The Buffalo Bills took off on a quarterback scramble Sunday, signing free-agent Matt Leinart, the Heisman Trophy winner and former No. 1 draft choice, and trading for fourth-stringer Thaddeus Lewis of the Detroit Lions.
The moves came in the wake of Saturday’s head injury to veteran Kevin Kolb and reflected a serious concern on the part of the team over Kolb’s long-term health. Kolb suffered from concussion-like symptoms as a result of taking a knee to the back of the head, and it’s at least the third concussion of his career.
With first-round draftee EJ Manuel still recovering from minor knee surgery, the Kolb injury left undrafted rookie Jeff Tuel as the only healthy quarterback on the roster. Tuel is expected to start Thursday’s exhibition finale against Detroit and could start the season opener against New England if Manuel can’t make a particularly quick recovery.
Leinart, 30, gives the Bills desperately needed experience, although his six-year NFL career has been a disappointment.
The moves also put Kolb’s future with the Bills in doubt. It’s rare for a team to keep four quarterbacks on the 53-man roster.
Leinart enjoyed one of the most celebrated college quarterbacking careers ever at the University of Southern California. Besides winning the Heisman in 2004, Leinart helped USC to two national titles, in 2003 and 2004.
Leinart’s NFL career never has gained traction. The Bills will be his fourth team. He is 8-10 for his career as a starter, and he has made only two starts in the last four seasons.
At 6-foot-5, Leinart brings good size and a good arm, although not quite as good as Manuel’s. Leinart is expected to fit in well with the Bills’ quick-passing offense. The Bills’ coaches will have to give him a crash course on the offensive system over the next two weeks in preparation for the Sept. 8 game against the Patriots.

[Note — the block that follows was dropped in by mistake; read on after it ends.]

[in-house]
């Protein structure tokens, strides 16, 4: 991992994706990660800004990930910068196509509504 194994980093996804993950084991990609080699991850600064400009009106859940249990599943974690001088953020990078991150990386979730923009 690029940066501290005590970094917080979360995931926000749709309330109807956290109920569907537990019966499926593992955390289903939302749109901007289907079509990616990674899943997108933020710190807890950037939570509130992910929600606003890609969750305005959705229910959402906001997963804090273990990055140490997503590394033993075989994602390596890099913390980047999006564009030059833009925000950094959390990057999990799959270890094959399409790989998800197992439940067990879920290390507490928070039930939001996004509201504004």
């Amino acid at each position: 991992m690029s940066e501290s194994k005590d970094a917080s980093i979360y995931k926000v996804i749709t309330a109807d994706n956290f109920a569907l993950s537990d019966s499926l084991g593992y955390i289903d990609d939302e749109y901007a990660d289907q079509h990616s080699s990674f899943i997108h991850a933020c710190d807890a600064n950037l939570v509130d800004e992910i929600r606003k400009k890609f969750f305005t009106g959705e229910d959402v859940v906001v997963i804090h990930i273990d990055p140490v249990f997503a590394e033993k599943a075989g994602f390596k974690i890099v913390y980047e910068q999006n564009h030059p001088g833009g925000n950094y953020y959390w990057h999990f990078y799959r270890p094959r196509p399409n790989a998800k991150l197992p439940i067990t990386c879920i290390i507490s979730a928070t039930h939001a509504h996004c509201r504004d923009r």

Leinart was the 10th overall pick of the Arizona Cardinals in 2006. He got a late start on his rookie training camp after a contractual holdout, then went 4-7 as a starter that season. He entered the 2007 season as the starter and went 3-2. But the Cardinals had Kurt Warner behind him and turned the job over to the veteran. Warner went on to lead the Cardinals to the Super Bowl in the 2008 season.
Leinart lost the Cards’ starting-job battle to Derek Anderson entering the 2010 season, and he was released. He spent the next two seasons as a backup to Matt Schaub with the Houston Texans. He spent the 2012 season as a backup to Carson Palmer with the Oakland Raiders.
Leinart has not been in a training camp this summer. He had a tryout with Seattle in April, but the Seahawks opted to sign Brady Quinn.
Lewis was acquired in exchange for third-year linebacker Chris White.
If Manuel can’t return for Week One, Lewis provides insurance as a potential third-stringer to open the season.
Lewis was running as the fourth-string quarterback in Detroit and was considered unlikely to beat out third-stringer Kellen Moore.
White was a veteran presence on the Bills’ special teams units. However, he was running with the third team at linebacker. He was an underdog to make the 53-man roster this season. White played in 15 games for the Bills in 2012 but saw only eight snaps all season with the defense. He was third on the team in special-teams tackles with nine.
Lewis was undrafted out of Duke University in 2010. He set Duke records for passing yards (7,931) and touchdown passes (56). He was undrafted because he’s on the short side for an NFL quarterback, at 6-foot-1½ inches, and he doesn’t have elite physical tools. He moves pretty well, but he’s not viewed as a running quarterback.
He spent the 2010 season on the practice squad of the St. Louis Rams. He was a backup for the Cleveland Browns in 2011 and 2012. He got into one game, starting against Pittsburgh in the season finale last year. He completed 22 of 32 passes for 204 yards in a 24-10 loss.